The cistern, blended with the landscaping.

In January 1996 we installed a rainwater catchment system to capture Oregon's abundant rainfall. Portland receives between 3 and 4 feet of rainfall annually. During a gentle rain a typical Oregon downspout sheds several gallons per minute. Our twelve hundred square foot roof captures on average 3600 cubic feet (27,000 gallons) of water per year. In 1998 we received approval from the city of Portland to use this water for all household use.


This system, which cost less than $1,500, consists of the following components:

  • A 1500 gallon plastic cistern, approximate cost: $500. Our tank was made by Snyder Industries. Contact local agriculture or farm stores for the best prices. Or check yellow page listings for tanks. Here is a link to an Oregon dealer.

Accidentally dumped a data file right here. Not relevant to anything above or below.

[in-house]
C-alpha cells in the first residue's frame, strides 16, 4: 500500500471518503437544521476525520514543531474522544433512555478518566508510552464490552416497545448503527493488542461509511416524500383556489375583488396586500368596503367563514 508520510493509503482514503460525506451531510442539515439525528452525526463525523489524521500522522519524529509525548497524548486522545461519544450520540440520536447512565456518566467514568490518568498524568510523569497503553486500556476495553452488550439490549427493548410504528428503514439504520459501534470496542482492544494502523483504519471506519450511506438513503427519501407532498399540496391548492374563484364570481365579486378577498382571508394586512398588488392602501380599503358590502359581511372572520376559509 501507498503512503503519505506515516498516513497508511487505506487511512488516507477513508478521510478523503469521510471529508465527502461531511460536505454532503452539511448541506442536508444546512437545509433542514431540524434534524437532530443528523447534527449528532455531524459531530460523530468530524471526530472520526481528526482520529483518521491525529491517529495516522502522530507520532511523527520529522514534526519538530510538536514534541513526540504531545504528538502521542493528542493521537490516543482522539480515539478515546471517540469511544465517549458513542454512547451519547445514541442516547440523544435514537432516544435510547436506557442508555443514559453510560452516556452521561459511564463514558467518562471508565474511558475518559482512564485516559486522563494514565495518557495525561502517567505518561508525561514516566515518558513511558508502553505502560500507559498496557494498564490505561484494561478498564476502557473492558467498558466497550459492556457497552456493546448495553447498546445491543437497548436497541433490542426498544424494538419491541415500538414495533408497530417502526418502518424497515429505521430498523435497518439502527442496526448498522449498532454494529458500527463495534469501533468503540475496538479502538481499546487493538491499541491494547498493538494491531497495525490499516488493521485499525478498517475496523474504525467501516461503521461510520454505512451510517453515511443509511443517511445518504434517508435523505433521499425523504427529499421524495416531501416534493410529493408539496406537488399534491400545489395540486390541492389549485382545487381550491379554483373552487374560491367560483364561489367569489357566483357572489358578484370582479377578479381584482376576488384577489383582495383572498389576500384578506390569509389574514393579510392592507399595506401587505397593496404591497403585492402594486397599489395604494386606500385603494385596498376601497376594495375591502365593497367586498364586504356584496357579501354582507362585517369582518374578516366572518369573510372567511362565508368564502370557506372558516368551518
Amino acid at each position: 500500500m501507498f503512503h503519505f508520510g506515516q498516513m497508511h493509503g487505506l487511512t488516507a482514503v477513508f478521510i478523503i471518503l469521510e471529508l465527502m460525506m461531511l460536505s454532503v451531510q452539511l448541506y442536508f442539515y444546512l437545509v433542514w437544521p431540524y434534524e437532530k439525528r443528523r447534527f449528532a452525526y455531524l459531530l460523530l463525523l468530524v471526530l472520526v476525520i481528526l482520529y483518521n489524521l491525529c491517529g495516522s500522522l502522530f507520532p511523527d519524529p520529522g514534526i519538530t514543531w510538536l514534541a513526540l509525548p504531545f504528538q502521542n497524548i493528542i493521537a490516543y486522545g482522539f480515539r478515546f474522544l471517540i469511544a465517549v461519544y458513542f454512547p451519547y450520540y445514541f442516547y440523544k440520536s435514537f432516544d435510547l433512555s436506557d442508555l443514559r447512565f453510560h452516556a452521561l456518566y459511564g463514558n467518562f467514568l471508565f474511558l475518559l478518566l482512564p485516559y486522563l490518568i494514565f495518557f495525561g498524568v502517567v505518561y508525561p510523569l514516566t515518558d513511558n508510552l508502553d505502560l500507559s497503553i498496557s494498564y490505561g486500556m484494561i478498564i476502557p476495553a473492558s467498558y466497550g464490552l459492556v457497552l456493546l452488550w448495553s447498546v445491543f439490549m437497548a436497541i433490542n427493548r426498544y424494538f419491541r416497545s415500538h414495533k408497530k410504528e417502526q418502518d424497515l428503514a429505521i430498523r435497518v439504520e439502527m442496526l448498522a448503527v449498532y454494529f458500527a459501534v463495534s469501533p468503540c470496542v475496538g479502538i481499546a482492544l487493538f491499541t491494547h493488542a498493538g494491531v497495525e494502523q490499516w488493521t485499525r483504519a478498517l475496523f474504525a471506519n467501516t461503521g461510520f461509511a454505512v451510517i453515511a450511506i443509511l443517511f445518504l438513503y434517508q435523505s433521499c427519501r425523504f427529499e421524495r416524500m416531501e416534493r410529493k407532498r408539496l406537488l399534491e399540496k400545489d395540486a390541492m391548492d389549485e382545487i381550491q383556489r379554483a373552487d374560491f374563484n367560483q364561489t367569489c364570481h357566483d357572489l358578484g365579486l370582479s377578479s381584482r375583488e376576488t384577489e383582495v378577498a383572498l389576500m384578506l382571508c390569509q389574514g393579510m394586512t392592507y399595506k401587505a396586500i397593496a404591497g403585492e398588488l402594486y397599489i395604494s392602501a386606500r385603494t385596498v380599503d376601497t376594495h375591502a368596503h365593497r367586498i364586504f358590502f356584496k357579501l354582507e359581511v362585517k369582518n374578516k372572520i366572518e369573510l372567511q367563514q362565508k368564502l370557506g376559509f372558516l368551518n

• A 1/2 horsepower shallow-well pump to pressurize the water to between 20 and 30 psi (pressure is adjustable), approximate cost: $250. I utilized a Jacuzzi brand pump.
  • Plastic (outdoor PVC and indoor CPVC) piping to connect to the household cold water system.
  • Two particulate filters in series, rated at 20 and 5-micron particle size, approximate cost: $20 each; replaceable filter cartridges cost $3-5 each.
  • An ultraviolet light sterilizer capable of sterilizing water at 10 gallons per minute. This appliance was recently approved for use in Oregon. I used the PURA (1-800-292-PURA, Valencia, California) model UV20-1, cost approximately $350. Uses about 40 watts. Fluorescent ultraviolet light rated at 9600 hours, about one year of continuous use. Replacement cost of fluorescent tube: about $80.
  • Screen covering the cistern to prevent entry of mosquitoes and to catch any large particles that make it past the gutter screening.
  • A roof-washer which wastes the first 7.5 gallons of captured water which has "washed" the roof. Once the roof washer has filled, the rest of the water flows to the cistern. See below for details.